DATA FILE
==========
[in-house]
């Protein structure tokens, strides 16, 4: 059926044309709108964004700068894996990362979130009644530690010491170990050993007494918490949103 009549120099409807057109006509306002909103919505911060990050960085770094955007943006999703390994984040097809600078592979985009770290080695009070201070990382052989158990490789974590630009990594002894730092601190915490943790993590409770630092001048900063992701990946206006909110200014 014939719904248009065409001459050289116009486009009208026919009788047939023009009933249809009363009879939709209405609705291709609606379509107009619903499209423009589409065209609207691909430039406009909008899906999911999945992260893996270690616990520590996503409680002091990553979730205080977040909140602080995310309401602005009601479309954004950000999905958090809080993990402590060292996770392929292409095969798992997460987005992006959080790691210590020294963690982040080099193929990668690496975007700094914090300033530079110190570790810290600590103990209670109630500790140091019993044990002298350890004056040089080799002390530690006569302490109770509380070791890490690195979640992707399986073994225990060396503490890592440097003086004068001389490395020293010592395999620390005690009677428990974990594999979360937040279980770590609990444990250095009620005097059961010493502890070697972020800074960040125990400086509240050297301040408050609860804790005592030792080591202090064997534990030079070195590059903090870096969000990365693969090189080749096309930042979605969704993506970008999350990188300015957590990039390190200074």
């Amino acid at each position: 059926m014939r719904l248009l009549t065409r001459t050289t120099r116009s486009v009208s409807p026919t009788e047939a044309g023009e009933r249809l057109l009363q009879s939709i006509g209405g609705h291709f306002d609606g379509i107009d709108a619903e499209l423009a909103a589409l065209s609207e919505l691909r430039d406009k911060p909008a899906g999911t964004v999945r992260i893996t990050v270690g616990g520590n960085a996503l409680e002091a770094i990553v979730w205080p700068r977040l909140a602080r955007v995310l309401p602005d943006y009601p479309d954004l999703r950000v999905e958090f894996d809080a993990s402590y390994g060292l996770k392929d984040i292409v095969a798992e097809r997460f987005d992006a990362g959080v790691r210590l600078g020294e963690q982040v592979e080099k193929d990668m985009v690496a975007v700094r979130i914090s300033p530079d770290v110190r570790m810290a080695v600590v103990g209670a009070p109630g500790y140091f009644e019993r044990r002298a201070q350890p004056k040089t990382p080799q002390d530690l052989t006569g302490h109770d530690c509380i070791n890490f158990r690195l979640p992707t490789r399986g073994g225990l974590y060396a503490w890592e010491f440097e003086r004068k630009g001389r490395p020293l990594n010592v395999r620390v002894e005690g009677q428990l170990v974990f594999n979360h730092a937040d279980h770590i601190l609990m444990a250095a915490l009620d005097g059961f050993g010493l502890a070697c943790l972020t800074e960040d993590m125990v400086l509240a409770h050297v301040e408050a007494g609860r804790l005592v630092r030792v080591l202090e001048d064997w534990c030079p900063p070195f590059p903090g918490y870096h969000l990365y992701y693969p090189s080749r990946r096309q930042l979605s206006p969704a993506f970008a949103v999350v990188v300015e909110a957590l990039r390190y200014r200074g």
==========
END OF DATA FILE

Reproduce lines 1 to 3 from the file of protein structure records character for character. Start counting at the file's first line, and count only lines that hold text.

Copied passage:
[in-house]
């Protein structure tokens, strides 16, 4: 059926044309709108964004700068894996990362979130009644530690010491170990050993007494918490949103 009549120099409807057109006509306002909103919505911060990050960085770094955007943006999703390994984040097809600078592979985009770290080695009070201070990382052989158990490789974590630009990594002894730092601190915490943790993590409770630092001048900063992701990946206006909110200014 014939719904248009065409001459050289116009486009009208026919009788047939023009009933249809009363009879939709209405609705291709609606379509107009619903499209423009589409065209609207691909430039406009909008899906999911999945992260893996270690616990520590996503409680002091990553979730205080977040909140602080995310309401602005009601479309954004950000999905958090809080993990402590060292996770392929292409095969798992997460987005992006959080790691210590020294963690982040080099193929990668690496975007700094914090300033530079110190570790810290600590103990209670109630500790140091019993044990002298350890004056040089080799002390530690006569302490109770509380070791890490690195979640992707399986073994225990060396503490890592440097003086004068001389490395020293010592395999620390005690009677428990974990594999979360937040279980770590609990444990250095009620005097059961010493502890070697972020800074960040125990400086509240050297301040408050609860804790005592030792080591202090064997534990030079070195590059903090870096969000990365693969090189080749096309930042979605969704993506970008999350990188300015957590990039390190200074």
């Amino acid at each position: 059926m014939r719904l248009l009549t065409r001459t050289t120099r116009s486009v009208s409807p026919t009788e047939a044309g023009e009933r249809l057109l009363q009879s939709i006509g209405g609705h291709f306002d609606g379509i107009d709108a619903e499209l423009a909103a589409l065209s609207e919505l691909r430039d406009k911060p909008a899906g999911t964004v999945r992260i893996t990050v270690g616990g520590n960085a996503l409680e002091a770094i990553v979730w205080p700068r977040l909140a602080r955007v995310l309401p602005d943006y009601p479309d954004l999703r950000v999905e958090f894996d809080a993990s402590y390994g060292l996770k392929d984040i292409v095969a798992e097809r997460f987005d992006a990362g959080v790691r210590l600078g020294e963690q982040v592979e080099k193929d990668m985009v690496a975007v700094r979130i914090s300033p530079d770290v110190r570790m810290a080695v600590v103990g209670a009070p109630g500790y140091f009644e019993r044990r002298a201070q350890p004056k040089t990382p080799q002390d530690l052989t006569g302490h109770d530690c509380i070791n890490f158990r690195l979640p992707t490789r399986g073994g225990l974590y060396a503490w890592e010491f440097e003086r004068k630009g001389r490395p020293l990594n010592v395999r620390v002894e005690g009677q428990l170990v974990f594999n979360h730092a937040d279980h770590i601190l609990m444990a250095a915490l009620d005097g059961f050993g010493l502890a070697c943790l972020t800074e960040d993590m125990v400086l509240a409770h050297v301040e408050a007494g609860r804790l005592v630092r030792v080591l202090e001048d064997w534990c030079p900063p070195f590059p903090g918490y870096h969000l990365y992701y693969p090189s080749r990946r096309q930042l979605s206006p969704a993506f970008a949103v999350v990188v300015e909110a957590l990039r390190y200014r200074g």